Street Democracy writes:
This psychopathic sadist, that relishes on the brutal suffering of millions and is a corporate whore of Satan, walks his evil body of rotting flesh in amongst power, war mongering as he does.
Kissinger is Bilderburg Illuminati puppet, front man and mass killer, serves only his self and his masters of rot, this creature is most vile and his stench lingers in political office.
His voice reflects the rotting corpse that he manages to drag up each morning and dress. He then continues to make death dealing politics and hates the people, the sheep, the goyim and gives no thought to their suffering.
Kissinger exterminated his morals at birth in the cesspit he was born in. This reptile is cold hearted, cold blooded and has no soul of his own, he sold that to the dark ages ago.
Numb to his slaughter and the despair of the poor on a global scale, this man is a vampire, sucking up the misery to feed himself on and is not welcome on this planet never mind central government.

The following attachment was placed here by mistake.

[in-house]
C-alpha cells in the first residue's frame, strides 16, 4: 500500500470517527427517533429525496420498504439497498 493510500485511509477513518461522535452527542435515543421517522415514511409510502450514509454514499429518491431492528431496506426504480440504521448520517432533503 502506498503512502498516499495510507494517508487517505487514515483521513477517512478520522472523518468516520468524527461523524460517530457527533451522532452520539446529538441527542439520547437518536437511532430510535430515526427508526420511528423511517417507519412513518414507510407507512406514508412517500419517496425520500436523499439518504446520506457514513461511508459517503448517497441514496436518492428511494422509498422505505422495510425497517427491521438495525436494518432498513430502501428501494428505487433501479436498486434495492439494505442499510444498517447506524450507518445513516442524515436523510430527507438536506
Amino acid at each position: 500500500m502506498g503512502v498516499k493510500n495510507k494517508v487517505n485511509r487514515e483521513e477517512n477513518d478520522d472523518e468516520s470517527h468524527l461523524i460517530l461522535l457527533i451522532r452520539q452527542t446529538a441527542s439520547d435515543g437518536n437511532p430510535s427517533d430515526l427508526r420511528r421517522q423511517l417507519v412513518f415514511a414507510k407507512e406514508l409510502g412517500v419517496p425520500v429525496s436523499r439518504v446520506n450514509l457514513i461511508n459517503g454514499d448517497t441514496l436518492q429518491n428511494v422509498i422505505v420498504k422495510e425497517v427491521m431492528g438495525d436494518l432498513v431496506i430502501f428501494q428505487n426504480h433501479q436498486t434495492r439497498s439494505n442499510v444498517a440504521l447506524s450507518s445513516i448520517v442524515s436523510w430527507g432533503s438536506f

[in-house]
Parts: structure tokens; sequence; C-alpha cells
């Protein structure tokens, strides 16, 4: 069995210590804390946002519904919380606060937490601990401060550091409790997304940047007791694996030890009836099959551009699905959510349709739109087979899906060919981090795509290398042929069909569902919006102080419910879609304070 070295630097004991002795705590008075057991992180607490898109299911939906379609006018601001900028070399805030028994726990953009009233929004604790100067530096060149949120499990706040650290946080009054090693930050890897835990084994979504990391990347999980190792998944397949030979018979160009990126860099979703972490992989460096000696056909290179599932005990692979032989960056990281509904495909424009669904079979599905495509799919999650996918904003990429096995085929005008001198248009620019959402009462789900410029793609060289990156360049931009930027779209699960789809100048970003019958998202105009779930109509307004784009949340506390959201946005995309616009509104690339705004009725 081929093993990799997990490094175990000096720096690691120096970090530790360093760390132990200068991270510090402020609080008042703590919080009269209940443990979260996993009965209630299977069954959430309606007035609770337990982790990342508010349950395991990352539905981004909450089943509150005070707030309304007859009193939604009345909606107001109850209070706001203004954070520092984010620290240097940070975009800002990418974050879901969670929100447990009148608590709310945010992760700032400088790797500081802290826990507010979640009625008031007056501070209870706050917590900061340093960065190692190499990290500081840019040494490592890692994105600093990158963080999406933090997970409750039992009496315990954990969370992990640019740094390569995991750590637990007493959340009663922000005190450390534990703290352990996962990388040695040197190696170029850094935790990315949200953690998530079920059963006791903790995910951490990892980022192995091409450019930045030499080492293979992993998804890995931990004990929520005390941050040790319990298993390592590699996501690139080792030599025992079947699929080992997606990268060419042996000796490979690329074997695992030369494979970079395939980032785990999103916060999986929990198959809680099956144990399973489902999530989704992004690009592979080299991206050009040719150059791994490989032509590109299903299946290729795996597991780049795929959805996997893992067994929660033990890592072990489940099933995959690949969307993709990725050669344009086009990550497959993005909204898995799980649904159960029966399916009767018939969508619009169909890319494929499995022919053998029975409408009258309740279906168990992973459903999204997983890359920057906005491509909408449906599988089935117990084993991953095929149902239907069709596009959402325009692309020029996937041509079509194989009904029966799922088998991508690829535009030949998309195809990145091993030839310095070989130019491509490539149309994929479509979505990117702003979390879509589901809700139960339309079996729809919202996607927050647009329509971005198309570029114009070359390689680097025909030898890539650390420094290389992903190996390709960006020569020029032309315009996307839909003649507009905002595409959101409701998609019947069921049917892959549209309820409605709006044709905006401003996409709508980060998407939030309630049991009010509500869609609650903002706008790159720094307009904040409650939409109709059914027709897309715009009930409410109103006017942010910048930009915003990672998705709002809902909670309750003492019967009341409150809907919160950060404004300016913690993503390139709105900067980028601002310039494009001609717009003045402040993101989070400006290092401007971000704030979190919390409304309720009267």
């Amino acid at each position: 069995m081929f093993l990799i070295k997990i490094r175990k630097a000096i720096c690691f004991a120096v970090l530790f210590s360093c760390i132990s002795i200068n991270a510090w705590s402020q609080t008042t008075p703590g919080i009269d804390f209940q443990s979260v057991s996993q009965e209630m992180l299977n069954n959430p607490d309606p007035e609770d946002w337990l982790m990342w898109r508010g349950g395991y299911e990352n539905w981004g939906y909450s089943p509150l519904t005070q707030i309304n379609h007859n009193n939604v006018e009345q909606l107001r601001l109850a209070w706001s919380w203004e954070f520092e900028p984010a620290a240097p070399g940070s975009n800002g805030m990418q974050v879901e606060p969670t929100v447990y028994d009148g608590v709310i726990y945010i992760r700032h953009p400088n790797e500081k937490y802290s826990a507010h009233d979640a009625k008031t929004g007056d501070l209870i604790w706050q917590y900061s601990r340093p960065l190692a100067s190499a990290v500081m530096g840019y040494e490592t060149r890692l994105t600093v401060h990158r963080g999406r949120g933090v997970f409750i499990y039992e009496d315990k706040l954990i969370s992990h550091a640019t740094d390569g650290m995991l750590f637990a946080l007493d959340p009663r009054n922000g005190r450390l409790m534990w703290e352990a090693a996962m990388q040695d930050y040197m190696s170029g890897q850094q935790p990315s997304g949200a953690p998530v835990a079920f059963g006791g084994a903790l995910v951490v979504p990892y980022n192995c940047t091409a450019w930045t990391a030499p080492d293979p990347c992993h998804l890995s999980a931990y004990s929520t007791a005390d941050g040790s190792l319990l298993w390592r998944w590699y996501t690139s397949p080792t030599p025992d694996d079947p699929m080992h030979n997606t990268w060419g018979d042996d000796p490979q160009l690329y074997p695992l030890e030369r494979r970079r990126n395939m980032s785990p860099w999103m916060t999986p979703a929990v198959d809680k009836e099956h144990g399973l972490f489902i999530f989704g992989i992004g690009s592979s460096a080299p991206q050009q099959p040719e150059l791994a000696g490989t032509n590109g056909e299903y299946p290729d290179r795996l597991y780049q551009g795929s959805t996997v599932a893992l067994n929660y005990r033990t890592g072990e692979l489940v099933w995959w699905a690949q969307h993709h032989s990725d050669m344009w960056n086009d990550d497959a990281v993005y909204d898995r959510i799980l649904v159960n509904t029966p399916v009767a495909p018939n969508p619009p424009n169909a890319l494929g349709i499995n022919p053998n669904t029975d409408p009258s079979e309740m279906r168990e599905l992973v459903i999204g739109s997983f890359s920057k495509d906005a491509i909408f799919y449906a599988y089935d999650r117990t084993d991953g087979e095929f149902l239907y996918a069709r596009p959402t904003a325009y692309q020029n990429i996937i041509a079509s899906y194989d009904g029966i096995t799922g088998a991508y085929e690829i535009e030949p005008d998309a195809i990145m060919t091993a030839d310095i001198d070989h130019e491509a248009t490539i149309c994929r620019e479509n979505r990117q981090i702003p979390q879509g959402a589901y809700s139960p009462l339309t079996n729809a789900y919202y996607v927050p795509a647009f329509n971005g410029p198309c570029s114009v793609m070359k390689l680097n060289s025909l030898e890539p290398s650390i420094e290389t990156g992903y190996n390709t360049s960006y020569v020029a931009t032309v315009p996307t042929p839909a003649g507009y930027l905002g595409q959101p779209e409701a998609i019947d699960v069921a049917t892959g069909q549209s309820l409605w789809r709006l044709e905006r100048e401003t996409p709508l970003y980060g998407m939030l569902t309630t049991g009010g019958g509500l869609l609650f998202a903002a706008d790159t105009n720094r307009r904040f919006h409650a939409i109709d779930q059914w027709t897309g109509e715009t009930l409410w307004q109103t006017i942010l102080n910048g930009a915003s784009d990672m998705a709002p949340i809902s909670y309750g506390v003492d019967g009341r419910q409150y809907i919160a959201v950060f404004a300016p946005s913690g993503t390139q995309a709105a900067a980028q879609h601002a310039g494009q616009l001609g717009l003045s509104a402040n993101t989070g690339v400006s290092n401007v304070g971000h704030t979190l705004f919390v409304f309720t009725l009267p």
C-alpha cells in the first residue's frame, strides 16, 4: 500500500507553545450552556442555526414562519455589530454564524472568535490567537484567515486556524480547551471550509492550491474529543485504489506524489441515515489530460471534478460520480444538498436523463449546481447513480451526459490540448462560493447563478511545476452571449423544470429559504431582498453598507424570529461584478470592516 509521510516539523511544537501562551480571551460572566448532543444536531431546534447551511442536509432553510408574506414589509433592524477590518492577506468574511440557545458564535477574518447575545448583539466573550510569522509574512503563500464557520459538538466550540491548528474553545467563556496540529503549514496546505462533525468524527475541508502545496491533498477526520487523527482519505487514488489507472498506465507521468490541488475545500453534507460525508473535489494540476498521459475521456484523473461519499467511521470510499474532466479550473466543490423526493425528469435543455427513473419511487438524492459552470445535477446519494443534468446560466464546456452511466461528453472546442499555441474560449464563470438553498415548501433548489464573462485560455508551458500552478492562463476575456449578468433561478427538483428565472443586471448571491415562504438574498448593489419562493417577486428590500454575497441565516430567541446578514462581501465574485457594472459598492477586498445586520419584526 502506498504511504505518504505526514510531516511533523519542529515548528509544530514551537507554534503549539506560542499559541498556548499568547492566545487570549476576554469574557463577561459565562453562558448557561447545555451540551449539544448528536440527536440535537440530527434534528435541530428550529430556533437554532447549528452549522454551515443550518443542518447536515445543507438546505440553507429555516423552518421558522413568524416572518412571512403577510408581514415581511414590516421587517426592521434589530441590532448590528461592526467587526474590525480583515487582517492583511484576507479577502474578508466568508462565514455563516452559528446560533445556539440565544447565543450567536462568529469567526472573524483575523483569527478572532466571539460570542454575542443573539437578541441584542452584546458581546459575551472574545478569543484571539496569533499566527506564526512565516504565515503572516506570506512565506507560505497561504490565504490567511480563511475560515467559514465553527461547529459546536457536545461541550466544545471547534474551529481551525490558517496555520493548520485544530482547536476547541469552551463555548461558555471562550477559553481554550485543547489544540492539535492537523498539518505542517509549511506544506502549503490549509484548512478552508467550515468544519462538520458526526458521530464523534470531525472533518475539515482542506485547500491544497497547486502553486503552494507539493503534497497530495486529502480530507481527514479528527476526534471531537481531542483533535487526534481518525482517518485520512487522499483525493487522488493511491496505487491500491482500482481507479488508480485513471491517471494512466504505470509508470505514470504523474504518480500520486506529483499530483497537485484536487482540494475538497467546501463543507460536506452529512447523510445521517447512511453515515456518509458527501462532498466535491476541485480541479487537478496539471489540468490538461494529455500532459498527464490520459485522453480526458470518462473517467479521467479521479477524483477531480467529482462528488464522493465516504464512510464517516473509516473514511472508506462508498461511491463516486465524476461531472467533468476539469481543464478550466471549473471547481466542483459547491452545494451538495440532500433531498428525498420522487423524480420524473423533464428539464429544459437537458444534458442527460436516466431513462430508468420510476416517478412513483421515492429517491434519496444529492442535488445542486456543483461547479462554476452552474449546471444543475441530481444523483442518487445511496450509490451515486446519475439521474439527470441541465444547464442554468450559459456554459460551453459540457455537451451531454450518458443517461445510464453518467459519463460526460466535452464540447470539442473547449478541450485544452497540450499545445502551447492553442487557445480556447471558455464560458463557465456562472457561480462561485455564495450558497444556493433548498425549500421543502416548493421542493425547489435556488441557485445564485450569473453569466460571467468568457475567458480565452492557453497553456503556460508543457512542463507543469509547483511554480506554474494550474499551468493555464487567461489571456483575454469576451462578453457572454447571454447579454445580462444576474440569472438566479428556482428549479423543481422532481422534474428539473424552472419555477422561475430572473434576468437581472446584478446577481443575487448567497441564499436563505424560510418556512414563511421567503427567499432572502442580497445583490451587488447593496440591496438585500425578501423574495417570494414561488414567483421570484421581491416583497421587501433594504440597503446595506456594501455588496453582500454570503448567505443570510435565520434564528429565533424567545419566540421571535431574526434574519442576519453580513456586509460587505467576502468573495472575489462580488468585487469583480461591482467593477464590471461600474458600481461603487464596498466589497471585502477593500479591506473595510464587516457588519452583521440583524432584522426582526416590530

When will people wake up to the pathological liars that run governments across the globe, for Kissinger doesn’t stand alone. His hands drop blood along a long line of others. For more on this gutter body of putrid bile, click here for Global Research on Kissenger and more accounts of his ill doings.
‘On September 22, CBS Face the Nation host Bob Schieffer had a long interview with Henry Kissinger.
Take a look at the intro:
In the long history of America, few men have had the influence of Henry Kissinger. For at least 60 years, powerful people have asked: “What does Henry think?” And he has never been shy about telling them….
Kissinger would go on to be Richard Nixon’s national security adviser. He received the Nobel Prize for getting peace talks started on Vietnam, was point man for the opening to China, and guided the effort to forge new arms agreements with the Soviet Union. The media loved him. He became secretary of State and as Watergate exploded, kept American foreign policy together at a time when America had never been more vulnerable.
One part about this–”the media loved him”–is undeniably true. And it’s certainly true that powerful people ask Kissinger for advice.
But the idea that Kissinger “kept American foreign policy together at a time when America had never been more vulnerable” deserves a rebuttal.’ Read more: Asking What Kissinger Thinks – But Not What He Did